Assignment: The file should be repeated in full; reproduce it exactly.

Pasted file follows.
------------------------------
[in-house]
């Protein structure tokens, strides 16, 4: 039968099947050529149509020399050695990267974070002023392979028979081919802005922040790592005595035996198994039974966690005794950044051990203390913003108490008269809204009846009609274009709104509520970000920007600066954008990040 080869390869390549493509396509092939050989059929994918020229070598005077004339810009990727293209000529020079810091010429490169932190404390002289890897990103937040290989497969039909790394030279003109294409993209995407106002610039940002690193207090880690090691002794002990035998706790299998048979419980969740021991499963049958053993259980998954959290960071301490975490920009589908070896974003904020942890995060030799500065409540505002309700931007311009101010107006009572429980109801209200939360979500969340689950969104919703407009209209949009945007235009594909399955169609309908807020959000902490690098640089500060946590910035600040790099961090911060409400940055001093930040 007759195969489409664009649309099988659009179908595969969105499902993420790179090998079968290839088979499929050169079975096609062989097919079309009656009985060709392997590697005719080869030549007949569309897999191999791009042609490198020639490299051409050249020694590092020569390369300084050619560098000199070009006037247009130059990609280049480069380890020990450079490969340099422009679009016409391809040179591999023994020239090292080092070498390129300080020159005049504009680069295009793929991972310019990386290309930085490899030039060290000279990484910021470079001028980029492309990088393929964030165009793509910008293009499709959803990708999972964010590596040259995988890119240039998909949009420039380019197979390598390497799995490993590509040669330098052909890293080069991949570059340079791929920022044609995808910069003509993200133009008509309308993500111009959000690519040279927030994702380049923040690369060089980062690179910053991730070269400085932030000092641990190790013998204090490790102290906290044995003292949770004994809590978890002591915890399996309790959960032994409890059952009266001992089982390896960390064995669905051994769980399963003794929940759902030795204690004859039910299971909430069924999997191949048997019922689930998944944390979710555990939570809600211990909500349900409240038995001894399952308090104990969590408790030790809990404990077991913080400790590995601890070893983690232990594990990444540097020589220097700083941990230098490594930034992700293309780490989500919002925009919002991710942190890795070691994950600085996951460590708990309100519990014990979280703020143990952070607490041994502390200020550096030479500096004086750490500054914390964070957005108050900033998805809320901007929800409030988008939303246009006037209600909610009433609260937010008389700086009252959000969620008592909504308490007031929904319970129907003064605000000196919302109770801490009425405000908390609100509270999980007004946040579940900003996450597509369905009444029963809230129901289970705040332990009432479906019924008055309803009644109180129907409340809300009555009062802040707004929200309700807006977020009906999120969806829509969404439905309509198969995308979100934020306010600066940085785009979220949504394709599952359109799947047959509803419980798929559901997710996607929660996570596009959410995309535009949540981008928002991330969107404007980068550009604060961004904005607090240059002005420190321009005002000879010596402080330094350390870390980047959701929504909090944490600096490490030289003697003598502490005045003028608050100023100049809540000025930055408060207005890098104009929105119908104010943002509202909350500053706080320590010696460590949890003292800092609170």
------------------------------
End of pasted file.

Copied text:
[in-house]
């Protein structure tokens, strides 16, 4: 039968099947050529149509020399050695990267974070002023392979028979081919802005922040790592005595035996198994039974966690005794950044051990203390913003108490008269809204009846009609274009709104509520970000920007600066954008990040 080869390869390549493509396509092939050989059929994918020229070598005077004339810009990727293209000529020079810091010429490169932190404390002289890897990103937040290989497969039909790394030279003109294409993209995407106002610039940002690193207090880690090691002794002990035998706790299998048979419980969740021991499963049958053993259980998954959290960071301490975490920009589908070896974003904020942890995060030799500065409540505002309700931007311009101010107006009572429980109801209200939360979500969340689950969104919703407009209209949009945007235009594909399955169609309908807020959000902490690098640089500060946590910035600040790099961090911060409400940055001093930040 007759195969489409664009649309099988659009179908595969969105499902993420790179090998079968290839088979499929050169079975096609062989097919079309009656009985060709392997590697005719080869030549007949569309897999191999791009042609490198020639490299051409050249020694590092020569390369300084050619560098000199070009006037247009130059990609280049480069380890020990450079490969340099422009679009016409391809040179591999023994020239090292080092070498390129300080020159005049504009680069295009793929991972310019990386290309930085490899030039060290000279990484910021470079001028980029492309990088393929964030165009793509910008293009499709959803990708999972964010590596040259995988890119240039998909949009420039380019197979390598390497799995490993590509040669330098052909890293080069991949570059340079791929920022044609995808910069003509993200133009008509309308993500111009959000690519040279927030994702380049923040690369060089980062690179910053991730070269400085932030000092641990190790013998204090490790102290906290044995003292949770004994809590978890002591915890399996309790959960032994409890059952009266001992089982390896960390064995669905051994769980399963003794929940759902030795204690004859039910299971909430069924999997191949048997019922689930998944944390979710555990939570809600211990909500349900409240038995001894399952308090104990969590408790030790809990404990077991913080400790590995601890070893983690232990594990990444540097020589220097700083941990230098490594930034992700293309780490989500919002925009919002991710942190890795070691994950600085996951460590708990309100519990014990979280703020143990952070607490041994502390200020550096030479500096004086750490500054914390964070957005108050900033998805809320901007929800409030988008939303246009006037209600909610009433609260937010008389700086009252959000969620008592909504308490007031929904319970129907003064605000000196919302109770801490009425405000908390609100509270999980007004946040579940900003996450597509369905009444029963809230129901289970705040332990009432479906019924008055309803009644109180129907409340809300009555009062802040707004929200309700807006977020009906999120969806829509969404439905309509198969995308979100934020306010600066940085785009979220949504394709599952359109799947047959509803419980798929559901997710996607929660996570596009959410995309535009949540981008928002991330969107404007980068550009604060961004904005607090240059002005420190321009005002000879010596402080330094350390870390980047959701929504909090944490600096490490030289003697003598502490005045003028608050100023100049809540000025930055408060207005890098104009929105119908104010943002509202909350500053706080320590010696460590949890003292800092609170």